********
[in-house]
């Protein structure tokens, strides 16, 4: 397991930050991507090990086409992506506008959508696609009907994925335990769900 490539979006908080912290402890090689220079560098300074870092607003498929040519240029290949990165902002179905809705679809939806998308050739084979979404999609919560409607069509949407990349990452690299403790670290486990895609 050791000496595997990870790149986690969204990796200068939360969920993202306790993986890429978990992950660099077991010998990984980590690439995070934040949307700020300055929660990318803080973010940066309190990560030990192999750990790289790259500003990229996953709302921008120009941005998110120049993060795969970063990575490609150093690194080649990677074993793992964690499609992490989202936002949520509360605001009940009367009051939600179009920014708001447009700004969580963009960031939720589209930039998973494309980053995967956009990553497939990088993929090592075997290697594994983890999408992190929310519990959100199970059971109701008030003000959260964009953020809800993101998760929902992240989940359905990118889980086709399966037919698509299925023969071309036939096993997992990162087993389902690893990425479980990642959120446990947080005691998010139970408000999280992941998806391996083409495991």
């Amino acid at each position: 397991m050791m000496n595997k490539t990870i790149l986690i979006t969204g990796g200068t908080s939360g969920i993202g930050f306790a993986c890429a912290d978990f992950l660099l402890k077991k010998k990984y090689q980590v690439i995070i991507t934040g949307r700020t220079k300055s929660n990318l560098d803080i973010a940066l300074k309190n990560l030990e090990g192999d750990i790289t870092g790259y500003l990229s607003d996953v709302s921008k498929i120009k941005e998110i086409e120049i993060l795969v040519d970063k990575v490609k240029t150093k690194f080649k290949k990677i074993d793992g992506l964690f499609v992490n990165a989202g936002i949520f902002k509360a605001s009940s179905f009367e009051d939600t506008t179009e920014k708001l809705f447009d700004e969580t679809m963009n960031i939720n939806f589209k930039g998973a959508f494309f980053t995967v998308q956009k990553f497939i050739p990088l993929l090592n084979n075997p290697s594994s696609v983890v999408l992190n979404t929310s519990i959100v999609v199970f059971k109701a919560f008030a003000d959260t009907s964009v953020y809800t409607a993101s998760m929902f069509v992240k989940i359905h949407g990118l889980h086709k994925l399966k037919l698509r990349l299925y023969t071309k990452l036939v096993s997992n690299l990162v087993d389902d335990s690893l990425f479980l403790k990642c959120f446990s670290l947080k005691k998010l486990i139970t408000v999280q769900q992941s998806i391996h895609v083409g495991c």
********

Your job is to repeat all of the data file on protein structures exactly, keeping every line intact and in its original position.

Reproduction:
[in-house]
């Protein structure tokens, strides 16, 4: 397991930050991507090990086409992506506008959508696609009907994925335990769900 490539979006908080912290402890090689220079560098300074870092607003498929040519240029290949990165902002179905809705679809939806998308050739084979979404999609919560409607069509949407990349990452690299403790670290486990895609 050791000496595997990870790149986690969204990796200068939360969920993202306790993986890429978990992950660099077991010998990984980590690439995070934040949307700020300055929660990318803080973010940066309190990560030990192999750990790289790259500003990229996953709302921008120009941005998110120049993060795969970063990575490609150093690194080649990677074993793992964690499609992490989202936002949520509360605001009940009367009051939600179009920014708001447009700004969580963009960031939720589209930039998973494309980053995967956009990553497939990088993929090592075997290697594994983890999408992190929310519990959100199970059971109701008030003000959260964009953020809800993101998760929902992240989940359905990118889980086709399966037919698509299925023969071309036939096993997992990162087993389902690893990425479980990642959120446990947080005691998010139970408000999280992941998806391996083409495991």
């Amino acid at each position: 397991m050791m000496n595997k490539t990870i790149l986690i979006t969204g990796g200068t908080s939360g969920i993202g930050f306790a993986c890429a912290d978990f992950l660099l402890k077991k010998k990984y090689q980590v690439i995070i991507t934040g949307r700020t220079k300055s929660n990318l560098d803080i973010a940066l300074k309190n990560l030990e090990g192999d750990i790289t870092g790259y500003l990229s607003d996953v709302s921008k498929i120009k941005e998110i086409e120049i993060l795969v040519d970063k990575v490609k240029t150093k690194f080649k290949k990677i074993d793992g992506l964690f499609v992490n990165a989202g936002i949520f902002k509360a605001s009940s179905f009367e009051d939600t506008t179009e920014k708001l809705f447009d700004e969580t679809m963009n960031i939720n939806f589209k930039g998973a959508f494309f980053t995967v998308q956009k990553f497939i050739p990088l993929l090592n084979n075997p290697s594994s696609v983890v999408l992190n979404t929310s519990i959100v999609v199970f059971k109701a919560f008030a003000d959260t009907s964009v953020y809800t409607a993101s998760m929902f069509v992240k989940i359905h949407g990118l889980h086709k994925l399966k037919l698509r990349l299925y023969t071309k990452l036939v096993s997992n690299l990162v087993d389902d335990s690893l990425f479980l403790k990642c959120f446990s670290l947080k005691k998010l486990i139970t408000v999280q769900q992941s998806i391996h895609v083409g495991c």